The Arizona Department of Education (ADE) awarded Northern Arizona University (NAU) $1 million to teach culturally responsive education in tribal schools. The grant, awarded at the beginning of last month, will apply to professional development programs and fellowships for tribal educators.
“Believing in the power of teachers and the desire to grow their capacity to write and teach curriculum that is culturally responsive is at the forefront of the Institute for Native-serving Educators (INE)[,]” read NAU’s press release.
One program within INE, the Diné Institute for Navajo Nation Educators (DINÉ), offers professional development for K-12 tribal teachers developing curriculum. Some of the “culturally responsive education” that comes out of DINÉ includes curriculum units on the equal validity of western medicine and indigenous medicine (categorized as science curriculum), and indigenous religious beliefs of the world’s creation (categorized as health curriculum).
According to NAU research, culturally responsive education seeks to affirm and advance the cultural identity of a student. It stems from the demands of the 1960s Civil Rights movement for accurate representation and inclusion, which later grew into culturally relevant pedagogy. In the context of tribal schools, culturally responsive education means that curriculum should be relevant to the student’s conception of self and community needs within their culture.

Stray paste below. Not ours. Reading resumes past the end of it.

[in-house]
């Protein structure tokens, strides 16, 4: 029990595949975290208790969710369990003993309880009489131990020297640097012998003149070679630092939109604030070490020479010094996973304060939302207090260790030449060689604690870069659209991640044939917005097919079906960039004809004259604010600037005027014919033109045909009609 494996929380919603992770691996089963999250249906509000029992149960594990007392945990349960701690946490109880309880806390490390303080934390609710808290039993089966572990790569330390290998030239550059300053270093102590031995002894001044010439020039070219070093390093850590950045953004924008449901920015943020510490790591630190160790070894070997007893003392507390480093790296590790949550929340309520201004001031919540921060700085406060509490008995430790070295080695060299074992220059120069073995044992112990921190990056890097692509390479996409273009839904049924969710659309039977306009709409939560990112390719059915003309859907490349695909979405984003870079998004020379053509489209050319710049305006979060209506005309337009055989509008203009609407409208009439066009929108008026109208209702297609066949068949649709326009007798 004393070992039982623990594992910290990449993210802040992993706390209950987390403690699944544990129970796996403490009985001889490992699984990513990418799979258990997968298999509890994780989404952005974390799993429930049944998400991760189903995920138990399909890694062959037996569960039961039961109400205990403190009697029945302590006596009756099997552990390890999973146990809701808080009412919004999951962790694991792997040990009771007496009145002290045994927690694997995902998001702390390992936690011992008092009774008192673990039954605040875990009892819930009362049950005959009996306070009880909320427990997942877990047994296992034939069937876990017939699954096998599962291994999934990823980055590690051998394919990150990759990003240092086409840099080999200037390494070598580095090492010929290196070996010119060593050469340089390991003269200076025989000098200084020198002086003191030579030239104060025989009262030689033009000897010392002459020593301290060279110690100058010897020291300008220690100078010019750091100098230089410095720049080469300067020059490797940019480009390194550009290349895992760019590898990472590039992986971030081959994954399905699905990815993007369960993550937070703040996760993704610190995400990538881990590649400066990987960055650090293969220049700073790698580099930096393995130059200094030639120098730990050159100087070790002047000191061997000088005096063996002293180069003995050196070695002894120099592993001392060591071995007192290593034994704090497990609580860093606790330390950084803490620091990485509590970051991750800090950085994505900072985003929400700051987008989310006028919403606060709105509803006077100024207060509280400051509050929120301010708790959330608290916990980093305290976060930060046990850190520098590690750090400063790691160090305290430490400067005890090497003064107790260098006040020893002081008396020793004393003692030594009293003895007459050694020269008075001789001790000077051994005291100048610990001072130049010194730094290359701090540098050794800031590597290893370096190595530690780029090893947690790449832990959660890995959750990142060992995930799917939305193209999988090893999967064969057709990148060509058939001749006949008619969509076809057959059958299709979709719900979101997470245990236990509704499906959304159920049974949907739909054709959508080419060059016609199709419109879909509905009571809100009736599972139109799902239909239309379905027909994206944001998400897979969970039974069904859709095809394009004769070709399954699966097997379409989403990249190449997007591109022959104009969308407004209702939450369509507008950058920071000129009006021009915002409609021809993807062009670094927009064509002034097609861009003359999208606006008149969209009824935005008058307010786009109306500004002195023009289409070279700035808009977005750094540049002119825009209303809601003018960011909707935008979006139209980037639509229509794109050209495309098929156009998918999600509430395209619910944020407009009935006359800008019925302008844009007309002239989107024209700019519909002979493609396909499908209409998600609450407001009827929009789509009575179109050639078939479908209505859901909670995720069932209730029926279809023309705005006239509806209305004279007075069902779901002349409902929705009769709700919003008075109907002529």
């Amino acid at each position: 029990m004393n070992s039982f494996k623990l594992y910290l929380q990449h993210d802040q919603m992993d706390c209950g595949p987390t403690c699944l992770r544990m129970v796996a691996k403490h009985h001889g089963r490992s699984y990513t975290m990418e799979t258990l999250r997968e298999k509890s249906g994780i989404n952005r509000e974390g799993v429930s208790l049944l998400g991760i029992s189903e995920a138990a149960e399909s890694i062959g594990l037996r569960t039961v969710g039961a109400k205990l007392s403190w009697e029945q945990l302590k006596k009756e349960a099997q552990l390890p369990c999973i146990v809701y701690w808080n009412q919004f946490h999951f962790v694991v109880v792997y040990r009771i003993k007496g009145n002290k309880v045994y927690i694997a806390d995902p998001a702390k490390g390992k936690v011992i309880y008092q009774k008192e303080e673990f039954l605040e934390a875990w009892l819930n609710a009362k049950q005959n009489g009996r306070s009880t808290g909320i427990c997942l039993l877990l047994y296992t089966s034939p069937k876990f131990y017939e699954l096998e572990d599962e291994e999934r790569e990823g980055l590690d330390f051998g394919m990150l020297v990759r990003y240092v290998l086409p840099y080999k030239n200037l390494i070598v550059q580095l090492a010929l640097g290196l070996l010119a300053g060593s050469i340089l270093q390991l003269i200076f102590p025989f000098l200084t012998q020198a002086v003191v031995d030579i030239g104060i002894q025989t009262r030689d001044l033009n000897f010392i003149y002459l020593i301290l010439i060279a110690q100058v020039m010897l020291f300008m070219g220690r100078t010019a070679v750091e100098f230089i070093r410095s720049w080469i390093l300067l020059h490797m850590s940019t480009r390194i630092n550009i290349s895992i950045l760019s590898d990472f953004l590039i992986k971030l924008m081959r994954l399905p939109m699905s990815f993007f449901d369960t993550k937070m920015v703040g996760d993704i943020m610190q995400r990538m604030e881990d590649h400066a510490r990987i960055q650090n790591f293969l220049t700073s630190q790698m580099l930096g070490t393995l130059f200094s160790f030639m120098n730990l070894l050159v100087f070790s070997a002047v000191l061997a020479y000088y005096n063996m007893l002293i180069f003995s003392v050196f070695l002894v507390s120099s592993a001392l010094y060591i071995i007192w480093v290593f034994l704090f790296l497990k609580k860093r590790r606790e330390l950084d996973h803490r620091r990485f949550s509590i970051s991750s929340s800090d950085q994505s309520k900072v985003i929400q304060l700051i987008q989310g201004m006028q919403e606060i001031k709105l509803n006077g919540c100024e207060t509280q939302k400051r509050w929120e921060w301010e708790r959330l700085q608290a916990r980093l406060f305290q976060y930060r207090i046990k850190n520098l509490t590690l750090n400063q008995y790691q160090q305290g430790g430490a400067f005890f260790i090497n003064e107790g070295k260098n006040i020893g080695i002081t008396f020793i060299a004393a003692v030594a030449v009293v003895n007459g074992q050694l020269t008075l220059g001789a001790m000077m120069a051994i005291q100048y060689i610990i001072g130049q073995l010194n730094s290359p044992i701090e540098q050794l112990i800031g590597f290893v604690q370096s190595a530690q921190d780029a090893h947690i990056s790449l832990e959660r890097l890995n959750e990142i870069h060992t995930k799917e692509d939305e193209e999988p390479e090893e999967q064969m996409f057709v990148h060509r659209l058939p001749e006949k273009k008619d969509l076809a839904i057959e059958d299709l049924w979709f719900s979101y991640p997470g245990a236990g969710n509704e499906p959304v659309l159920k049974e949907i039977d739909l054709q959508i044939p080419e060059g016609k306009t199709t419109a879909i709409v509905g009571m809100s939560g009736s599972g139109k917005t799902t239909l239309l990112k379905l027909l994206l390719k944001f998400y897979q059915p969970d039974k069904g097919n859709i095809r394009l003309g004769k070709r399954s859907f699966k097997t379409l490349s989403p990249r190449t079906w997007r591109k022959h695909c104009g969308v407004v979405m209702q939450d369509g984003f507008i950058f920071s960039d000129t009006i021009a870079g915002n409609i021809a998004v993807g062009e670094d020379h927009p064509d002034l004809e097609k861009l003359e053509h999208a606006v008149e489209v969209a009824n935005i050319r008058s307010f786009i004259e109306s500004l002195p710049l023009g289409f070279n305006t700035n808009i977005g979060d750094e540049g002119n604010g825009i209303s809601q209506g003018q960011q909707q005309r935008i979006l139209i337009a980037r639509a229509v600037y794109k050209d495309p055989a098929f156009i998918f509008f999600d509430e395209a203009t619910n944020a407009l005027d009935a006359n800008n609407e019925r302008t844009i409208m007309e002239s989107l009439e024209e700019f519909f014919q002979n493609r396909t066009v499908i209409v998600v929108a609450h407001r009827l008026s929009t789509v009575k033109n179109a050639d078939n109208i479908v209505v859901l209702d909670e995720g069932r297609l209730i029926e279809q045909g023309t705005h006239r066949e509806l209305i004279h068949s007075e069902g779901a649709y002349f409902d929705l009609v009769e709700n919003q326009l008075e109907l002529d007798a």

Arizona’s Superintendent of Public Instruction Kathy Hoffman said that this investment would further the ability of tribal educators to do their work.
“[email protected] is proud to invest in indigenous educators and students,” wrote Hoffman. “This $1 million investment in the Institute for Native-serving Educators at @NAU will expand its partnerships with tribal nations and grow its professional developments and fellowships for tribal educators.”
.@azedschools is proud to invest in indigenous educators and students. This $1 million investment in the Institute for Native-serving Educators at @NAU will expand its partnerships with tribal nations and grow its professional development and fellowships for tribal educators. https://t.co/t9HvuMGbod
— Kathy Hoffman (@Supt_Hoffman) June 21, 2021
According to NAU, the funds also position NAU as the leading university for Native Americans to attend.
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Corinne Murdock is a reporter at The Arizona Sun Times and the Star News Network. Follow her latest on Twitter, or email tips to [email protected].
Photo “Northern Arizona University educators” by NAU.